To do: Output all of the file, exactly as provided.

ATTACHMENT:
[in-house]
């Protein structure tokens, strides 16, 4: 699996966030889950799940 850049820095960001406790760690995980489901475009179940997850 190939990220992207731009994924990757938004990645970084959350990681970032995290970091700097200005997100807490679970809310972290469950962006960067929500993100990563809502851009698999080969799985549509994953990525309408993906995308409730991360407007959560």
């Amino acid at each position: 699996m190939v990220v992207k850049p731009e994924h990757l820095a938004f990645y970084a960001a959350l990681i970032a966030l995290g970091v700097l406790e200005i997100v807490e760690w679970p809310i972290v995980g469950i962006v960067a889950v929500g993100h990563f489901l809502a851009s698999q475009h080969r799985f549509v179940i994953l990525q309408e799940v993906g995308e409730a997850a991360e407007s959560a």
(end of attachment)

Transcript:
[in-house]
């Protein structure tokens, strides 16, 4: 699996966030889950799940 850049820095960001406790760690995980489901475009179940997850 190939990220992207731009994924990757938004990645970084959350990681970032995290970091700097200005997100807490679970809310972290469950962006960067929500993100990563809502851009698999080969799985549509994953990525309408993906995308409730991360407007959560």
């Amino acid at each position: 699996m190939v990220v992207k850049p731009e994924h990757l820095a938004f990645y970084a960001a959350l990681i970032a966030l995290g970091v700097l406790e200005i997100v807490e760690w679970p809310i972290v995980g469950i962006v960067a889950v929500g993100h990563f489901l809502a851009s698999q475009h080969r799985f549509v179940i994953l990525q309408e799940v993906g995308e409730a997850a991360e407007s959560a």